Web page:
It is an acknowledgement of the Malaysian Government and PETRONAS’ hard work to realise RAPID as a world class downstream project that is more than capable of meeting future global oil and gas demand. It is also a strong vote of confidence in the Malaysian economy.
The people who really know Malaysia are well aware that there is every reason to have confidence in our country. They know that under the stewardship of this Government there have been years of healthy growth; that 2.26 million new jobs have been created; that unemployment and inflation have been kept low, and that our Gross National Income (GNI) has increased by nearly 50 percent.
This did not happen by chance. It happened because the Government had a plan. That plan has delivered, and is continuing to deliver. This has been recognised by many renowned institutions. Among them, the World Bank’s latest report on Malaysia stated, “Malaysia is one of the top performing economies in the region in terms of the efficiency and quality of business regulations measured by the Doing Business report, owing to the continuous reform efforts by the government over the past decade.”
And just recently the American firm BAV Consulting and the Wharton School of the University of Pennsylvania declared Malaysia to be the runaway leader in the 2017 Best Countries to Invest in category.
In terms of Malaysia’s oil and gas sector, there have been plenty of achievements and successes. For instance:
– To monetise Malaysia’s valuable stranded gas assets, we have developed the world’s first floating LNG facility. I understand that the PFLNG SATU is a game changer for the industry, bringing together the liquefaction, production, storage and offloading processes of LNG to offshore gas fields.
– We are proud that PETRONAS has developed this technology, which will maintain the company’s technical edge as a key global LNG supplier.
– Another ETP driver in the energy sector is Cost Reduction Alliance 2.0, or CORAL 2.0. This is a long-term industry-wide programme driven by PETRONAS to ensure the sustainability of the country’s oil and gas industry by preparing for future challenges through asset and cost optimisation, efficiency upgrades and intensifying innovation across operations.
– The current state of the industry demands that we pay more attention to the higher value end, and CORAL 2.0 will help Malaysia’s oil and gas industry, especially the upstream sector, to remain competitive.
As part of our pursuit of growth that is inclusive and sustainable, the Government places an uncompromising emphasis on managing our environment for future generations. We are committed to adhering to global standards in protection and conservation, such as our pledge to reduce greenhouse gas emissions by 45 percent by 2030.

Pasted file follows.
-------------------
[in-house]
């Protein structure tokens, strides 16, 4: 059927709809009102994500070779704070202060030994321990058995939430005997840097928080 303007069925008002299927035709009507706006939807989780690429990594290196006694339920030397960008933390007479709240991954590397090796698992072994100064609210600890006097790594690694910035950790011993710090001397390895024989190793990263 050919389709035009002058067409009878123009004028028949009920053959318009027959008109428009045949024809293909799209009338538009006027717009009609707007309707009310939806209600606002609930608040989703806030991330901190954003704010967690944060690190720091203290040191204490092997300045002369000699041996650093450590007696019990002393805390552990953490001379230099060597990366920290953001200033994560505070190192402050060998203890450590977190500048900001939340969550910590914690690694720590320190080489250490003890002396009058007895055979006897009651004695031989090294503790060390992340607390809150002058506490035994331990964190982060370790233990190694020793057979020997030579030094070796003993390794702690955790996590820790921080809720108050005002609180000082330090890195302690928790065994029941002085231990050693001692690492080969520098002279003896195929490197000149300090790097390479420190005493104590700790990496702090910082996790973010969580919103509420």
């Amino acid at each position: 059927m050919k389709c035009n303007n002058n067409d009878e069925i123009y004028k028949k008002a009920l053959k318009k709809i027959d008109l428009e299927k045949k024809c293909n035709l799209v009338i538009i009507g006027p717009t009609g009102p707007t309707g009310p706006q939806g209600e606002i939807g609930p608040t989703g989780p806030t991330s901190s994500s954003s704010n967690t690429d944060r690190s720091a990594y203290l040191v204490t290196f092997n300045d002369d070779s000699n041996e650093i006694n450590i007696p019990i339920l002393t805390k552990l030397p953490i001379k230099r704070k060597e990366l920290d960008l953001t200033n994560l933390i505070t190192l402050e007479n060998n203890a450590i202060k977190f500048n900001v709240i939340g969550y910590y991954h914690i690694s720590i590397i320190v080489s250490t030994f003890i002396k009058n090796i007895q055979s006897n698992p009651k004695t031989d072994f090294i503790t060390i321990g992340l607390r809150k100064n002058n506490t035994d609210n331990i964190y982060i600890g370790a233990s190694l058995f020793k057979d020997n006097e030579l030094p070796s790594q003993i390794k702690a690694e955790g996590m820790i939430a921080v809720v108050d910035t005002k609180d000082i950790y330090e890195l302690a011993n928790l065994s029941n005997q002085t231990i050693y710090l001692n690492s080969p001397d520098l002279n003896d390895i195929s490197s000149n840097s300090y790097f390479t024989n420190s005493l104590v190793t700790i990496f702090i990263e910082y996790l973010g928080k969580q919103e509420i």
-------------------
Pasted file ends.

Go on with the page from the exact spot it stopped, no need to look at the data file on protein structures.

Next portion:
We originally pledged to reduce it by 40 percent back in 2009, and after incorporating policies to safeguard the environment under the Tenth Malaysia Plan, we had achieved a 33 percent reduction in emissions by 2013 alone.
This strong record is being built on under the Eleventh Malaysia Plan 2016-2020 through the Green Growth Agenda. This calls for strengthening the enabling environment, including policy and regulatory frameworks, human capital, and support for the rollout of green technology to move this forward.
The talks at the recent COP-22 in Morocco underlined the urgency with which we must act to reduce our carbon footprint. Malaysia is fully committed to the objective of combatting climate change, and I believe that oil and gas players are key stakeholders in helping us realise these goals.
Firstly, I believe oil and gas companies can help push the technological envelope to reduce the amount of greenhouse gases emitted during their industry’s processes.
I understand that there have been some strides in the development of CO2 management technologies, including by PETRONAS, and I hope more can be done to achieve a quantum leap in improving and deploying these technologies.
Secondly, I believe oil and gas companies can help promote the use of natural gas, together with renewable energy, as the cleaner fuel option to sustain economic growth. This is the right time to encourage the adoption of natural gas in new markets as prices have become attractive, aided by the right investment in infrastructure.
I am hopeful that companies and governments can form “smart” partnerships to unlock the full potential of natural gas as a viable option – which will make both commercial sense and environmental sense, and it is important that we see these two motives as supporting one another, not being in opposition.